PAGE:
III. Gallicanism
            Gallicanism is a belief that authority over Catholic Church is represented by states' or monarch's, not by the papacy. It is the opposite belief of ultramontanism, which states that the papacy has highest authority over Catholic Church. This doctrine originates from France; the term Gallicanism originates from the word "Gallia", the old name of France. Gallican Church, which is the implementation of Gallicanism in France, refers to Roman Catholic Church in France from the Declaration of the Clergy of France in 1682 to the Civil Constitution of the Clergy in 1790 during the French revolution.
            Declaration of the Clergy of France in 1682 has great significance in the relationship between the papacy and France; through this declaration French Catholic Church announced independence from Rome. This declaration is based on 4 articles, which in short states that the power of the papacy is restricted to spiritual matters, and the administrational authority over Catholic Church comes from a monarch of the state. This famous article is also known as Gallican Liberty. The most influential figure in the synod (which led into this declaration) is Jacques-Benigne Bossuet, Bishop of Meaux. This declaration of four articles has core significance French Catholic church at that time. Before being consecrated, bishops in France had to sign this document regarding four articles.
            Louis XIV, along with the four articles, decided to extend the regale-right of receiving the revenue of vacant sees or consulting sees as he favored to all the churches of Kingdom. Moreover, as ardent supporter of Gallican Liberties, he assembled the clergy of France and, on 19 March 1682, and all the clergy who constituted that assembly adopted the four articles and transmitted them to all the other bishops and archbishops of France. A few days later the king commanded the new policy that in order to be admitted to degrees in theology, one has to maintain this doctrine in one of his theses. Also it was forbidden to write anything against them.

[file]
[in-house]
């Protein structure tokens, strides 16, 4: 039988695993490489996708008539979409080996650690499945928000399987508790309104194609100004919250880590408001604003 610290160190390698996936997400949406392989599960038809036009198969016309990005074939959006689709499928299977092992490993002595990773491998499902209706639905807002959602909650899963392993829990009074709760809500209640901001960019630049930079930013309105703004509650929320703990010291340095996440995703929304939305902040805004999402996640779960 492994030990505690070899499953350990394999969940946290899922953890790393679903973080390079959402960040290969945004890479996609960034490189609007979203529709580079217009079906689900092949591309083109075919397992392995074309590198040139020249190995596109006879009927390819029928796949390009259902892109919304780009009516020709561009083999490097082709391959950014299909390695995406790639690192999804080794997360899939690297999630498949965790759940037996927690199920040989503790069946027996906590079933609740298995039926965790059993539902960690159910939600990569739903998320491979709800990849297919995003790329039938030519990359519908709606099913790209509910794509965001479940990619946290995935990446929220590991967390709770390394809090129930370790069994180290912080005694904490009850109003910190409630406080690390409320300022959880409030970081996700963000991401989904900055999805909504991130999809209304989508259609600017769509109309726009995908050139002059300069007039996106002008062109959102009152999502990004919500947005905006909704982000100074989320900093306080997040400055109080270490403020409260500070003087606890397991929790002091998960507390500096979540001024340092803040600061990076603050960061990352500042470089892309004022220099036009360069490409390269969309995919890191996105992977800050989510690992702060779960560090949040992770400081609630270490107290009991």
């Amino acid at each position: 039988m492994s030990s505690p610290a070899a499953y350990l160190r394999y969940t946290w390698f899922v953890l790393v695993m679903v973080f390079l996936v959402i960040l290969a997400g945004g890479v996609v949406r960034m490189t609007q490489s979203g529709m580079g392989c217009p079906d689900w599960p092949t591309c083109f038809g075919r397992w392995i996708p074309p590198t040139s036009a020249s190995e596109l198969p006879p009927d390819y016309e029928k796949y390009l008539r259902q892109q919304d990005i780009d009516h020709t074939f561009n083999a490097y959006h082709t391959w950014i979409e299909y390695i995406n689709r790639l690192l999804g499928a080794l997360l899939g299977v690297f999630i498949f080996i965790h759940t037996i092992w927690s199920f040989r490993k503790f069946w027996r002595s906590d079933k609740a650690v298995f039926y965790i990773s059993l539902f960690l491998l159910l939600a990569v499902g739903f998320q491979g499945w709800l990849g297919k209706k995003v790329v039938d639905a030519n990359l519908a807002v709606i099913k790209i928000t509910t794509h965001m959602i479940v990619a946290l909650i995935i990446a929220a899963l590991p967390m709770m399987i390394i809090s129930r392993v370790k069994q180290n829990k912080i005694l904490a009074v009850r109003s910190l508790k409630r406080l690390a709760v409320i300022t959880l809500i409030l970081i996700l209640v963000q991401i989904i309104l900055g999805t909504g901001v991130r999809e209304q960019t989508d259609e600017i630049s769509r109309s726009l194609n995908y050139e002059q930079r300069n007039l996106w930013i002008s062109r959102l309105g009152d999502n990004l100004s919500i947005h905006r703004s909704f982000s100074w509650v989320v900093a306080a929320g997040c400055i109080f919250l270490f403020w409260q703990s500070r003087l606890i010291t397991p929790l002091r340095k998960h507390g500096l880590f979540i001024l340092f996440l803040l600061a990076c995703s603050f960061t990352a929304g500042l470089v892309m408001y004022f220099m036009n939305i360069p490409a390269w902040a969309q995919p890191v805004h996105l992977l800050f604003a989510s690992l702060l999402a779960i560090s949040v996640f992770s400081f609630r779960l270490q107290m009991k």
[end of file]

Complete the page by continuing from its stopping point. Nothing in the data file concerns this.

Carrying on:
The Papacy accepted actions of Louis XIV as challenge of French Catholic church against Catholic Church. Pope Innocent XI expressed his displeasure in Gallican Liberties with Rescipt of 11 April, 1682: he annulled the four articles, excommunicated those who were in charge, and refused his approbation of all future Episcopal candidates who had taken part in the synod. The whole pontificate of Pope Innocent XI could be said as constant struggle with absolutism its head being Louis XIV. There are many disavowals regarding Gallican Liberty, but despite these efforts, it spread widely. Later in 18th century, Gallicanism inspired clergies of other nations to follow the model of France. In the Austrian Netherlands, Zeger-Bernhard van Espen taught the concept of Gallicanism in University of Leuven. There had been an attempt to claim Gallican Liberties in the Holy Roman Empire, through the conference of Koblenz in 1769. However, it failed. Later in 18th century, suffragan bishop of Trier, Johann Nikolaus von Hontheim introduced Gallicanism into the Holy Roman Empire, and it took different name called Frebronianism and Josephism. The Synod of Pistoia in 1786 adopted Gallican Liberties for Catholic church of Tuscany, Italy. However, the French Revolution ended Gallicanism; no king, thus no monarch as the head of Catholic Church. Over the struggles between the papacy and Gallicanism, the authority of the papacy weakened severely. Their supreme authority of the papacy over Catholic Church was no longer respected as did before.

IV. Revocation of the Edict of Nantes
            As hostility between Louis XIV and papacy became worse, the monarch of France decided that infuriating papacy is not a wise decision. Thus, Louis XIV acted as ardent protector of Catholicism in order to please pope. In 1685, Louis XIV revoked the Edict of Nantes. The Edict of Nantes, originally issued in 1598 by Henry IV of France, is designed to allow Huguenots (Calvinist Protestants of France) solid rights in France, even though France is considered Catholic generally. Louis XIV persecuted Huguenots severely, causing mass exodus of Huguenots. Even though his Pro-catholic policy, pope still was not pleased. He expressed displeasure at such drastic measures that are taken. He continued to withhold his approbations from Episcopal candidates. Pope irritated the King furthermore by abolishing the right of asylum.

V. Jesuit Order